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Hollywood actors agree to federal mediation with strike threat looming

Hollywood bracing for actors' strike
Hollywood bracing for actors' strike 01:55

With contract talks stalled and the possibility of a strike inching closer, the union representing Hollywood actors announced late Tuesday that it had agreed to the studios' request for federal mediation to try to bridge the divide.

SAG-AFTRA, which represents thousands of actors in film and television, said that it had agreed to a "last-minute request for federal mediation" from the Alliance of Motion Picture and Television Producers, the group that represents all major Hollywood studios.

"We are committed to the negotiating process and will explore and exhaust every possible opportunity to make a deal, however we are not confident that the employers have any intention of bargaining toward an agreement," SAG-AFTRA said in a statement.

Variety was first to report that the AMPTP had asked for help from the Federal Mediation and Conciliation Service.

SAG-AFTRA's current contract, which has already been extended once from its previous deadline of July 1, is set to expire at midnight Wednesday. Union members have already given leadership the authority to call a strike if no agreement is reached.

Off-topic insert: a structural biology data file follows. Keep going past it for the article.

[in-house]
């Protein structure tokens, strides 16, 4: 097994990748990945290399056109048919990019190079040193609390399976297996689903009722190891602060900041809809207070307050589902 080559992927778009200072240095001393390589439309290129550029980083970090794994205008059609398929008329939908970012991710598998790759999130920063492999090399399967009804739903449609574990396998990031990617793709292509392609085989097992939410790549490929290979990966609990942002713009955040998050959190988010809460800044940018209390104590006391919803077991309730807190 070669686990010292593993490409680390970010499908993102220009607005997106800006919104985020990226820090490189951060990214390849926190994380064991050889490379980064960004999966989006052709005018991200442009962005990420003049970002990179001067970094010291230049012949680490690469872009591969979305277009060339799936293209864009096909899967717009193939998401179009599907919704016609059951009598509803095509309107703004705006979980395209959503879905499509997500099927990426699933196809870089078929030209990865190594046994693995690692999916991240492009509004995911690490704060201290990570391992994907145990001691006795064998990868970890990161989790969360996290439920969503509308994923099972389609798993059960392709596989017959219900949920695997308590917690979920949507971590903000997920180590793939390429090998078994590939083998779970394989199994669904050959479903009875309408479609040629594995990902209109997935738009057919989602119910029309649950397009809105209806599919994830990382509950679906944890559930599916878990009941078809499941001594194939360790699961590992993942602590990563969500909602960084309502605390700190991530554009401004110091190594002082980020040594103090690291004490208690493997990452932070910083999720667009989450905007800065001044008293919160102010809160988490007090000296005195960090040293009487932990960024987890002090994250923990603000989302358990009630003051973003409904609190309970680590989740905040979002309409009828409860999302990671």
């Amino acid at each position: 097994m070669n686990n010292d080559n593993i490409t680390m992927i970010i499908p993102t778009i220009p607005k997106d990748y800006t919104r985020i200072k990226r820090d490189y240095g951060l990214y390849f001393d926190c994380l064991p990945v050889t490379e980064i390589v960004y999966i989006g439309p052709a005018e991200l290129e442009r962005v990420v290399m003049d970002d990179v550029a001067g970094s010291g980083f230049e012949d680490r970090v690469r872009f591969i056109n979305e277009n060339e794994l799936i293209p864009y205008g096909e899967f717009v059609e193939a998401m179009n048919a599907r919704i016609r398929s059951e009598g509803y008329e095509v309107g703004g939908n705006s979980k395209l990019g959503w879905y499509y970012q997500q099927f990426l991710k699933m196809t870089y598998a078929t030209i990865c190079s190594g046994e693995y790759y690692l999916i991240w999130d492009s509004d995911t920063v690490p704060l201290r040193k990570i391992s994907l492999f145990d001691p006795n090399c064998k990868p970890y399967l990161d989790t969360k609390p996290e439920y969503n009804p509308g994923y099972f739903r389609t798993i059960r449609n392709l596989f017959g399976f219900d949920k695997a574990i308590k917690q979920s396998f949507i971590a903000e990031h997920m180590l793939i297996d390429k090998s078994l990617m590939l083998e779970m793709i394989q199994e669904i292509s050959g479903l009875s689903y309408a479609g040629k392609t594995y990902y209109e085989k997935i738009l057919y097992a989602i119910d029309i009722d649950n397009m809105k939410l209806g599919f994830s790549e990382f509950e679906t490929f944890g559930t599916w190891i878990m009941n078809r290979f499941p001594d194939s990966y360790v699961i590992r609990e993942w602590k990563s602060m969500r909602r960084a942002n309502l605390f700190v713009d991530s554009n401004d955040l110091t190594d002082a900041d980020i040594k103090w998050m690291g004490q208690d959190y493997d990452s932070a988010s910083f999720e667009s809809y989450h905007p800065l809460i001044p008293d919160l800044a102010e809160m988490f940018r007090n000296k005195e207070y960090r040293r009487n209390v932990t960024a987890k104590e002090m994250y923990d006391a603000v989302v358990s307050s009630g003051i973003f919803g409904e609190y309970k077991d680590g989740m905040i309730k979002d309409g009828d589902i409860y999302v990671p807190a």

The last-minute negotiation effort comes amid an ongoing strike by the approximately 11,000 members of the Writers Guild of America. While the WGA's strike, which began in May, has slowed Hollywood, an actors' strike would likely bring the industry to its knees, shuttering nearly all production.

It would mark the first Screen Actors Guild strike since 2000, and the first time both the WGA and the Screen Actors Guild would be on strike simultaneously since 1960. The Screen Actors Guild and the American Federation of Television and Radio Artists merged in 2012.

Hollywood Strikes-Explainer
Meredith Stiehm, left, president of Writers Guild of America West, and Fran Drescher, president of SAG-AFTRA, take part in a rally by striking writers outside Paramount Pictures studio in Los Angeles on May 8, 2023.  Chris Pizzello / AP

Some of the major contract issues for both actors and writers have included residuals from streaming and the use of artificial intelligence

SAG-AFTRA has approximately 160,000 members, while the AMPTP represents Warner Bros. Discovery, NBC Universal, Sony, Netflix, and CBS News' parent company, Paramount.

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